English Grammar: A, An and The Articles

 English Grammar: A, An and The Articles When I studied linguistics at University, we had a great deal of lessons on English grammar. I remember a boring thick textbook with lots of rules we had to memorise and then retell our professor. The chapter on articles: “a, an and the” was extremely hard to understand: it had so many rules and even more exceptions.

After graduation, I took some time to revise English grammar using various textbooks published in the UK. I also found out that my mind can remember only the things that: 1) are important 2) I understood completely.

Articles are important. Many linguists believe that it is easy to test a person’s level of English just checking how skilfully he or she uses articles, phrasal verbs and idioms. In addition, articles can change the entire meaning of the word. For example, Sherlock Holmes always referred to Irene Adler under the honourable title of “the woman”, meaning that she was exceptional.

In this .pdf file I collected and structured different rules on the indefinite, definite and zero article (a, an, the and “no article”) trying to put them as clearly and logically as possible. Take your time to read it thoughtfully several times.

Now I’d like to share a few hints how you could not only memorise those rules, but also understand them deeper.

1) Try to figure out the logic

The indefinite article “a and an” came from an Old English word “one“. That is why it can’t be used with plural or uncountable nouns.

The definite article came from an Old English word “that“, therefore we can use it when both the speaker and the listener understand what exactly is meant.

The definite article is required with ordinal numerals, but zero article should be used in combination noun+cardinal numeral, e.g. Let’s go to the fifth Gate. BUT Let’s go to Gate 5.

2) Search patterns and group similar rules

Many geographical notions are used without any article when they mean one object (countries, cities, lakes, mounts, islands), but with definite article when they mean groups (the USA, the Great Lakes, the Andes, the Caribbean).

3) Use associations

Some public places must be used with the definite article (museum, theatre, cinema, park, hotel, station, airport).

But others should be used with no article (school, college, university, church, hospital, prison).

I used the association technique to remember them: the first group goes under the category of entertainment and travel, whilst the second one is associated with regular visits and something people do not necessarily wish. E.g., we can say: David goes to church on Sundays. BUT: David went to the theatre on Saturday.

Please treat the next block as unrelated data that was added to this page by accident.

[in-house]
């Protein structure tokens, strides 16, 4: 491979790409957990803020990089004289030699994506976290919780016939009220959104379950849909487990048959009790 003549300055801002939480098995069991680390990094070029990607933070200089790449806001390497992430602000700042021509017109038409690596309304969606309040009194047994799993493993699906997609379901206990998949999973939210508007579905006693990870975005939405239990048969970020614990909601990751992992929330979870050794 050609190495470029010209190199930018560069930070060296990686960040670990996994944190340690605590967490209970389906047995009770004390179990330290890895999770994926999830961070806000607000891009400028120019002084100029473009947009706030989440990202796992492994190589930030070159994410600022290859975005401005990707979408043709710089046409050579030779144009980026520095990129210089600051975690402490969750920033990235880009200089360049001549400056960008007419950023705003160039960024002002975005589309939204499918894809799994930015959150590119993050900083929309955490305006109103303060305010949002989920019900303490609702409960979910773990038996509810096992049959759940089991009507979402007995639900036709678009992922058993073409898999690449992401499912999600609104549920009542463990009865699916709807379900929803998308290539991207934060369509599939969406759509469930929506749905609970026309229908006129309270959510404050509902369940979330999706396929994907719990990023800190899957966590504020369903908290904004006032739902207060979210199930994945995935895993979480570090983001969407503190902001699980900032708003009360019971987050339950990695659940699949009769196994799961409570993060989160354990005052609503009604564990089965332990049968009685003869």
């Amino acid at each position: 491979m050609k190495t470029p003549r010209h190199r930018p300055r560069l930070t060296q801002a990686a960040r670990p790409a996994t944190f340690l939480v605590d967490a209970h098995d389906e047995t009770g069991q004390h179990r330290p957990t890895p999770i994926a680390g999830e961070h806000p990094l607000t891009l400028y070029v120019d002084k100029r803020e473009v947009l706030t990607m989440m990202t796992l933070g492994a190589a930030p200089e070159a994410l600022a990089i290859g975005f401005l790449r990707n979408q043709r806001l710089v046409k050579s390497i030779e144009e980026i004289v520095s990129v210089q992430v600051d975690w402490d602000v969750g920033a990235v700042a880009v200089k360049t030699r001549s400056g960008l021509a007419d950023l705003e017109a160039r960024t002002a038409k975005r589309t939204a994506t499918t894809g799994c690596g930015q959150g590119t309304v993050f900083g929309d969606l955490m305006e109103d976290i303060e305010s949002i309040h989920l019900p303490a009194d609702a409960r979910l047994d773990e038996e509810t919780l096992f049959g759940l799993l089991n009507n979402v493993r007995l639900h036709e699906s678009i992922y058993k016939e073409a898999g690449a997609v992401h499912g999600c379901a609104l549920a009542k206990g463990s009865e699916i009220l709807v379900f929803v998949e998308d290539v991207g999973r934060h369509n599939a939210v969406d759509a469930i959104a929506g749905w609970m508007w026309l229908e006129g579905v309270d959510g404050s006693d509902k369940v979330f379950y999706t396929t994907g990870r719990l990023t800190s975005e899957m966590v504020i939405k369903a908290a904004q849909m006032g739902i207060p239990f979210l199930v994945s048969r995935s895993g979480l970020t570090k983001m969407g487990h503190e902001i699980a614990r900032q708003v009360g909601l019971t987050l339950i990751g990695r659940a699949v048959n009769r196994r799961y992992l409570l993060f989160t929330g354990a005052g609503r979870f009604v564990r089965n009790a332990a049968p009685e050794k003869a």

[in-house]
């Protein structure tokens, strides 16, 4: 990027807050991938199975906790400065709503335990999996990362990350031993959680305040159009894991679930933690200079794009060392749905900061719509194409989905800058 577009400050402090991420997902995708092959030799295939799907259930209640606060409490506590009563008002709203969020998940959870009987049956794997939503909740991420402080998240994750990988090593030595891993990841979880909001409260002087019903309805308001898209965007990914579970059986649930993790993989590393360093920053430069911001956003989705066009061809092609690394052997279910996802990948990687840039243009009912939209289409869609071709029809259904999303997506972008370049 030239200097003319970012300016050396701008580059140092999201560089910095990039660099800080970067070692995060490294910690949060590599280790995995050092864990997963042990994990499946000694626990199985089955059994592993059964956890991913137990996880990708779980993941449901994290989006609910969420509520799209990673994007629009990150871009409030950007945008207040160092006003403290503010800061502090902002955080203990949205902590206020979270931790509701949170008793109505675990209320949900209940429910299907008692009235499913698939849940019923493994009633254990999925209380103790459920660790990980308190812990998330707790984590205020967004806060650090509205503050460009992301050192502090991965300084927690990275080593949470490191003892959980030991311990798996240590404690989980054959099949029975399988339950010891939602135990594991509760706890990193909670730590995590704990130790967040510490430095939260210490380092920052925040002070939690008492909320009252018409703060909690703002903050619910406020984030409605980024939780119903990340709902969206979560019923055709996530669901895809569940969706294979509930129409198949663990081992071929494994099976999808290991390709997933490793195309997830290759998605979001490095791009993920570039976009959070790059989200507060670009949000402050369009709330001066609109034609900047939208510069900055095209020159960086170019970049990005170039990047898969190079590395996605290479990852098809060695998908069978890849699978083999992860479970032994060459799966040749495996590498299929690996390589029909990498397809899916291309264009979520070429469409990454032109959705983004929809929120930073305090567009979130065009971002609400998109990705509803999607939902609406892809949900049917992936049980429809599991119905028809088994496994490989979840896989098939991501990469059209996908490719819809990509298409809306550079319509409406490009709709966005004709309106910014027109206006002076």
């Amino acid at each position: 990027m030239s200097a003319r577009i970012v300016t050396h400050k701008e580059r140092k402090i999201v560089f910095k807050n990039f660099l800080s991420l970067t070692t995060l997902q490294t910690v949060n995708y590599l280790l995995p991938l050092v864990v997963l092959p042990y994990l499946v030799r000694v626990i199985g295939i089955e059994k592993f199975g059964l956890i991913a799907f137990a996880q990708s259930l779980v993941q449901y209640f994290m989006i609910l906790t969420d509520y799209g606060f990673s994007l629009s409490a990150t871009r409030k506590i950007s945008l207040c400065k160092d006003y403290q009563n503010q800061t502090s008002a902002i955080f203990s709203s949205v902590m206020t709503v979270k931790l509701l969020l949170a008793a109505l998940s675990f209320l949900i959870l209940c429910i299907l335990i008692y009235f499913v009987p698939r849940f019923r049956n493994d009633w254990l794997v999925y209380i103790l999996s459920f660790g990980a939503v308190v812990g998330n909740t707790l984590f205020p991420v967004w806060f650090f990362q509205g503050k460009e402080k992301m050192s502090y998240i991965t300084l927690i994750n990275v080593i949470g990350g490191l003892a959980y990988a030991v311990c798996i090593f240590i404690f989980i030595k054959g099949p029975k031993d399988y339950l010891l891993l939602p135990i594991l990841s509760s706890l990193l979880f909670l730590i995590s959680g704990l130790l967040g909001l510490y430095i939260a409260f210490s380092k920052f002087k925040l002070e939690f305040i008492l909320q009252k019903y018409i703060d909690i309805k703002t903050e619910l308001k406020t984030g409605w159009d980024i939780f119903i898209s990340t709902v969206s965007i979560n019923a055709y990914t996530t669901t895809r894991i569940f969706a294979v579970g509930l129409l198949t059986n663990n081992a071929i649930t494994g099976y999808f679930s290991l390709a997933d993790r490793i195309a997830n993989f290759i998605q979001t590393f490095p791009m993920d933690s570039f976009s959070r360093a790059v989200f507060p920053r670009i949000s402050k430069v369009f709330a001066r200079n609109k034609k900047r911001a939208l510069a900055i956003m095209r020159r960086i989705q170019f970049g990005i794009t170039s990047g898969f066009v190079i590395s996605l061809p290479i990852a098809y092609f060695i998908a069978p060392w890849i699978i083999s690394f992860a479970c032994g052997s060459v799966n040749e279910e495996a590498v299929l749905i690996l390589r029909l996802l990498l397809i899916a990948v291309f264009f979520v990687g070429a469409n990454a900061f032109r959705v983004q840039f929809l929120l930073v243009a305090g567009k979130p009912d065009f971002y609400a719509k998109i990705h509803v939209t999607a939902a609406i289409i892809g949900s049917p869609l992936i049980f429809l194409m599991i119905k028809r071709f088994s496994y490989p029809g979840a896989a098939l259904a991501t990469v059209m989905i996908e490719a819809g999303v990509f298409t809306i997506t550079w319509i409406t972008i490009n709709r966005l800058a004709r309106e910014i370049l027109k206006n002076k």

4) Search unusual rules

Public places like airports and stations are used with the definite article, whereas kinds of transport are used with the zero article (go by bus, go by train). Isn’t it interesting? You can go to the railway station and then travel by train.

5) Create stories and remember them

I went to work by taxi. In the afternoon I had lunch, then I went home by bus. At home, I browsed the Internet for a while and then went to bed.

6) Find short poems and songs in the Internet

Beans for breakfast.
Beans for lunch.
Beans for dinner.
Beans for brunch.
Beans for snacks
and all desserts.
Beans until your
stomach hurts.

Early to bed and early to rise makes a man healthy, wealthy and wise.

You can also find some songs for kids and use them to remember the articles.

This is the way we go to school, go to school, go to school
This is the way we go to school so early in the morning

7) Use images

I use this technique to remember that we should use the names of canals, rivers, seas and oceans with the definite article. I just imagine how canals flow into rivers, rivers flow into seas and seas are connected with oceans.

Lakes do not flow anywhere and are used without articles.

The same way I remembered forests and deserts, which are also used with the definite article. I imagined a place with many trees (a forest) and a place with no trees (a desert).

8) Create vocabulary cards with collocations and examples

You can create simple cardboard cards with collocations and highlight the article used in a different colour.

in the morning
I have breakfast in the morning

on Monday
I worked on Monday

Then write a translation to your language on the opposite side of the card and try just to learn the cards as vocabulary.

9) Practice speaking and writing

Experienced teachers will correct your mistakes tactfully and will give you a couple of phrases to revise each particular rule. The more you practice and analyse your mistakes, the sooner you will improve.

You can also take a quiz on articles to check how well you understood the rules.